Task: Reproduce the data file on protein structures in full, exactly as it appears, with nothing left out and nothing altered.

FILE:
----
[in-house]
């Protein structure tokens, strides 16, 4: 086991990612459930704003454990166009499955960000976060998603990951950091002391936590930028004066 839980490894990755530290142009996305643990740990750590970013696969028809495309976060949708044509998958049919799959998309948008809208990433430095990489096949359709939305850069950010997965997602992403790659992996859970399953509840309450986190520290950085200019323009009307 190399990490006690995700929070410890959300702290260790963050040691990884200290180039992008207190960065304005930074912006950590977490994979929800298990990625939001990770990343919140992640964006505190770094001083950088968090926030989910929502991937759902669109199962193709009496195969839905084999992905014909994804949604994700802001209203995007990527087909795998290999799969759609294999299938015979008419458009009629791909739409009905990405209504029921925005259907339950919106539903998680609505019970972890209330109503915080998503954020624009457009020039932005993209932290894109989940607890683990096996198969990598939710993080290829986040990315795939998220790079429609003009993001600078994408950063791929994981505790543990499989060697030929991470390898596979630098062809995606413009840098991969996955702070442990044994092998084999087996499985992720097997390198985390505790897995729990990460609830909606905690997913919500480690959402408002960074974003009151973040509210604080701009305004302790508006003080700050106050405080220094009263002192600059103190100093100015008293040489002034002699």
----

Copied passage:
[in-house]
């Protein structure tokens, strides 16, 4: 086991990612459930704003454990166009499955960000976060998603990951950091002391936590930028004066 839980490894990755530290142009996305643990740990750590970013696969028809495309976060949708044509998958049919799959998309948008809208990433430095990489096949359709939305850069950010997965997602992403790659992996859970399953509840309450986190520290950085200019323009009307 190399990490006690995700929070410890959300702290260790963050040691990884200290180039992008207190960065304005930074912006950590977490994979929800298990990625939001990770990343919140992640964006505190770094001083950088968090926030989910929502991937759902669109199962193709009496195969839905084999992905014909994804949604994700802001209203995007990527087909795998290999799969759609294999299938015979008419458009009629791909739409009905990405209504029921925005259907339950919106539903998680609505019970972890209330109503915080998503954020624009457009020039932005993209932290894109989940607890683990096996198969990598939710993080290829986040990315795939998220790079429609003009993001600078994408950063791929994981505790543990499989060697030929991470390898596979630098062809995606413009840098991969996955702070442990044994092998084999087996499985992720097997390198985390505790897995729990990460609830909606905690997913919500480690959402408002960074974003009151973040509210604080701009305004302790508006003080700050106050405080220094009263002192600059103190100093100015008293040489002034002699």